At its loosest and most inventive, the generally diverting Rake often recalls the one-damn-thing-after-another eccentricity of Carl Hiaasen's comic crime novels. The hero, Keegan Joy (Greg Kinnear), is that Hollywood specialty: the unthreateningly disheveled rascal, constantly causing trouble of no true consequence, who can always be counted on to inspire forgiveness with just a flash or two of his well-practiced smile. Keegan's a defense attorney who desperately and cynically takes on only the most hopeless of clients because they plead guilty quickly, allowing him to move on to the next theoretically instant paycheck. And instant, we soon learn, is the only route of payment that Keegan can afford to accept, as he's a boozer and a gambling addict who owes a dangerous amount of money to a pack of unseen gangsters who employ Roy (Omar J. Dorsey) to occasionally swing by and beat the shit out of him in an unsuccessful effort to keep Keegan on a personal payment plan.
Rake goes down easily: The pace is sprightly, the dialogue amusing, and the cast, which includes Miranda Otto and Tara Summers as Keegan's respective ex-wife and assistant/probable Girl Friday, has a confident grasp of the intended low-key, seemingly tossed-off comic tone. Kinnear's particularly comfortable, perhaps too comfortable, as one can't help but associate Keegan with the parody the actor once did of such a role in Honey and the Beez, a fake television series that figured prominently in Stuck on You. That Honey and the Beez, a 15-year-old reference to a variety of outlandishly gimmicky television shows produced 20 years before it, can be so readily applied to Rake gives you an idea of its contrivance and ultimate meaninglessness. The series is timeless in the sense that it proves that certain TV clichés are so far incapable of dying.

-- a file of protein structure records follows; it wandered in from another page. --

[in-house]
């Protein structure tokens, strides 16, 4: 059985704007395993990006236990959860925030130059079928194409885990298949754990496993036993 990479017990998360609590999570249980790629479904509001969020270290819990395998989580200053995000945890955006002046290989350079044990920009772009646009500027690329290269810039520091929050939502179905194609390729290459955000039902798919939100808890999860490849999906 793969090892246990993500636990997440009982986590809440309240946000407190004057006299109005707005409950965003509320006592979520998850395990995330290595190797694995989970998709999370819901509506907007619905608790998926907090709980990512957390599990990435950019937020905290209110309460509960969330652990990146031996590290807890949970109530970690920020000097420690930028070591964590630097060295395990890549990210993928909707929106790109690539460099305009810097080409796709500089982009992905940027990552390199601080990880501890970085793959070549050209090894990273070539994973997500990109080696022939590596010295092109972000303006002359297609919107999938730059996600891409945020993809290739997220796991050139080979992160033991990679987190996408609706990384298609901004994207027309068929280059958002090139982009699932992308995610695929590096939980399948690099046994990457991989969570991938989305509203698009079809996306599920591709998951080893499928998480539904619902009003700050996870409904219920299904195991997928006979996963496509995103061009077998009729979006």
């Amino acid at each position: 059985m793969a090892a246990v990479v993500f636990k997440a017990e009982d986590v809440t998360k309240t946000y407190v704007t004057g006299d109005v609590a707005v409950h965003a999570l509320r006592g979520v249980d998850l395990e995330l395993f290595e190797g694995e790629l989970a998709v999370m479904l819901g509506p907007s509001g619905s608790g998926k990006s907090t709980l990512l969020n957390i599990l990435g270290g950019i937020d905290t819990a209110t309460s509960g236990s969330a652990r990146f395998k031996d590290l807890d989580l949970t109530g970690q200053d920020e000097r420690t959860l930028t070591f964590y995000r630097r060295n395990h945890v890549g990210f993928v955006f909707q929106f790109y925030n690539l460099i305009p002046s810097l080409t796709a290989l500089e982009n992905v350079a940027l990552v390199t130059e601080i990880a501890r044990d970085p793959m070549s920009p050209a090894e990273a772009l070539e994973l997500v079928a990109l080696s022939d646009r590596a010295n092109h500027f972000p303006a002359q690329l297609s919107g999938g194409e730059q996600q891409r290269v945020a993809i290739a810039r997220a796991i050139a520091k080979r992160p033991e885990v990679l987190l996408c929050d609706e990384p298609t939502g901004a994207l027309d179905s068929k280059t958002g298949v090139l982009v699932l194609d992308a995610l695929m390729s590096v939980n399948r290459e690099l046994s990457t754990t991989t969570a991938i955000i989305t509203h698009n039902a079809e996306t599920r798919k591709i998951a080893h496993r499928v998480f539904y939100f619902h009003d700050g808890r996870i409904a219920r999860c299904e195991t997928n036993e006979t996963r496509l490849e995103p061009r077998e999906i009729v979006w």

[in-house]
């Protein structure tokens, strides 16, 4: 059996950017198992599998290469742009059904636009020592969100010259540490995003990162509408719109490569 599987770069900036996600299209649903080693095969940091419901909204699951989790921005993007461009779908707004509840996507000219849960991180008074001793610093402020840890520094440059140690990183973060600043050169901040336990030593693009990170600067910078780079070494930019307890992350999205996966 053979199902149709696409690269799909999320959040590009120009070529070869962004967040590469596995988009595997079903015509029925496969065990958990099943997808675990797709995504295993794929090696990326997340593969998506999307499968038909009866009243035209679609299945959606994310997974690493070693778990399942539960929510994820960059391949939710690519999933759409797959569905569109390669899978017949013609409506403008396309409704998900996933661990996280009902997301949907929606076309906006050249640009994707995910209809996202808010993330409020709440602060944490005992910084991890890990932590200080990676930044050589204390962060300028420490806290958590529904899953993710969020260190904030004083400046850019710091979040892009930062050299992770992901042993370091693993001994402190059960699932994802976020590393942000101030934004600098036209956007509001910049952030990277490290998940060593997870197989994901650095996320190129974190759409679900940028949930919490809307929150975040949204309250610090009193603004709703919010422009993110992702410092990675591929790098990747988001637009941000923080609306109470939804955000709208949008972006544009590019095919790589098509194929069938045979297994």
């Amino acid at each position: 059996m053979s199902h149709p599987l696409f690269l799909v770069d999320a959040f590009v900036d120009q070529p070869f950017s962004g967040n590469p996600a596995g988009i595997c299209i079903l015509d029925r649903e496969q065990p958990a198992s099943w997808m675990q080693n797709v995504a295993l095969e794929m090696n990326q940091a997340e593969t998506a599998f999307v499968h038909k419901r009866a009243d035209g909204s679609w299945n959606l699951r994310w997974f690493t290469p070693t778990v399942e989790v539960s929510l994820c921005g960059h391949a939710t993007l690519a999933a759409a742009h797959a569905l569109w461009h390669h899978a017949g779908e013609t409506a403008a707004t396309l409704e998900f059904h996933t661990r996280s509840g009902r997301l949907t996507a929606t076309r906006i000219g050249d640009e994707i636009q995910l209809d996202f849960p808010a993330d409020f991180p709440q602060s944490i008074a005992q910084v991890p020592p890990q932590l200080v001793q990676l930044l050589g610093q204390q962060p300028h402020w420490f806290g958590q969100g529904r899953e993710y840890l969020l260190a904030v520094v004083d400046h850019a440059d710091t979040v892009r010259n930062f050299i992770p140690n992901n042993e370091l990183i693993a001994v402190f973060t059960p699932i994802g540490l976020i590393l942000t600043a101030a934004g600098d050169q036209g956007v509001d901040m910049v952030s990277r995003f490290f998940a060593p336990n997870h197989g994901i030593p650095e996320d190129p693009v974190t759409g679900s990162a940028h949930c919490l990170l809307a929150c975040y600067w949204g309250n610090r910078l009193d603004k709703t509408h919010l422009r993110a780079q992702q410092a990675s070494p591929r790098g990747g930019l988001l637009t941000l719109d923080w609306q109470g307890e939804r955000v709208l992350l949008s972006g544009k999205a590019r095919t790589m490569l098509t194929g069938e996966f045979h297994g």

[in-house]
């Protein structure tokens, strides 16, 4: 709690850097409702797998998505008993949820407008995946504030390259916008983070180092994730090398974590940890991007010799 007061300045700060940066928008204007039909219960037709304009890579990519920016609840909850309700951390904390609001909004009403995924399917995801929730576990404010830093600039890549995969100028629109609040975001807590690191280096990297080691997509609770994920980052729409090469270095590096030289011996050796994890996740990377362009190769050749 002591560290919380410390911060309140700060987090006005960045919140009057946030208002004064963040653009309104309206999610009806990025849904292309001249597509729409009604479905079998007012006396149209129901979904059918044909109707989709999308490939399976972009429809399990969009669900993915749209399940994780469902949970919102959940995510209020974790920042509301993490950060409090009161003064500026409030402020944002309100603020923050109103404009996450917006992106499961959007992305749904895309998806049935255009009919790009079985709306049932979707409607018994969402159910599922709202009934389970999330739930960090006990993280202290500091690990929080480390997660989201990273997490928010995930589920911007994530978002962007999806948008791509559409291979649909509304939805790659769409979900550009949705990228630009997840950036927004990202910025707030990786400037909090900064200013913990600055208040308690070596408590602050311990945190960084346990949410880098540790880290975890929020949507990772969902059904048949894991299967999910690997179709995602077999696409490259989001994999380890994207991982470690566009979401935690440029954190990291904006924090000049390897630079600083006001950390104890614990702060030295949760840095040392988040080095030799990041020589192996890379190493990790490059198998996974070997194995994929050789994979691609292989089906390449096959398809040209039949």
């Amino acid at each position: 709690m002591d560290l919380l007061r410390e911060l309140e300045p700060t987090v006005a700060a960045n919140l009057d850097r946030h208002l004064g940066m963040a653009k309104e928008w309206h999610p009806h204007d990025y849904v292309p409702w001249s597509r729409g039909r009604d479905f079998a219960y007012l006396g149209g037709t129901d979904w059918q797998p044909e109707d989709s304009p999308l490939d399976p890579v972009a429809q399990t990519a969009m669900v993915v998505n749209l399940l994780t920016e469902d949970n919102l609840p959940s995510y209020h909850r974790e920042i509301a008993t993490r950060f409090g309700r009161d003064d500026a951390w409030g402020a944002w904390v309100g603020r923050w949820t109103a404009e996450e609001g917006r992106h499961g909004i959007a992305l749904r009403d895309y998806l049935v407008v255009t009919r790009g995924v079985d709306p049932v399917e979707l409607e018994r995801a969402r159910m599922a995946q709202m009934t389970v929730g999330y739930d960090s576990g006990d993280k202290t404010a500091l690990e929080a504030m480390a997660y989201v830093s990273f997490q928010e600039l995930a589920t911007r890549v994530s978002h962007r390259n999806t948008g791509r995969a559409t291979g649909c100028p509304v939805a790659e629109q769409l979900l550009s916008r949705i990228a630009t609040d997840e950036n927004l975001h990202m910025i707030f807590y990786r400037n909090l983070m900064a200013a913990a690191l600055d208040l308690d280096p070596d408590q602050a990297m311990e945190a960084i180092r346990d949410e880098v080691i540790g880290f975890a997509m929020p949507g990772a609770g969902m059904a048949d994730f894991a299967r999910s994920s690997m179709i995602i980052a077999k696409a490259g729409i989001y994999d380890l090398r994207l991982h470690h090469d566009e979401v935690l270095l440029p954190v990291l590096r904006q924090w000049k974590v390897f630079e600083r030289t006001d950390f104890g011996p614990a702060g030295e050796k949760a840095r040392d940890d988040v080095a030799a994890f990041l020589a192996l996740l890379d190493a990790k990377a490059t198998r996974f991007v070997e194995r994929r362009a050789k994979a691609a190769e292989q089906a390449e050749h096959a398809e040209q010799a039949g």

Rake's toothlessness is an eventual rub, as this is a series about a man with a variety of the usual addictions who frequently commits the usual accompanying indiscretions (destroyed cars, black outs, endlessly crashing at friends' homes), which are always shrugged off by both the law and the reliably beautiful women who simply can't get enough of Keegan's carefree disregard of protocol. In other words, Keegan isn't meant to realistically reflect an addict, not really, but the fantasy that the true addict entertains as he or she tumbles further and further down the abyss: that, sure, they're blowing their lives to holy hell, but out of a rebellion against the shackles of the Man, rather than from a pursuit of a buzz that enables them to check out from reality just a little bit longer.
Of course, Rake is a high-concept legal comedy, not a drama about addiction rehabilitation, but the point is that the laughs could occasionally stand to come from a place of actual danger, or maybe even from a less sexist sensibility that's capable of envisioning the possibility that the women in Keegan's life might legitimately tire of his antics. So far, Dorsey is the only cast member in sync with the darker, more interesting comedy inherent in the source material (the Australian series of the same name), as he imbues Roy with a palpable sense of submerged violence that's rendered all the scarier for the character's apparently authentic affection for his potential victim. Roy could've been a cartoon thug, but instead he's allowed to gratifyingly embody the demons that truly threaten to carry an addict away into a realm of chaos. He gives this fun but smug series a little bite.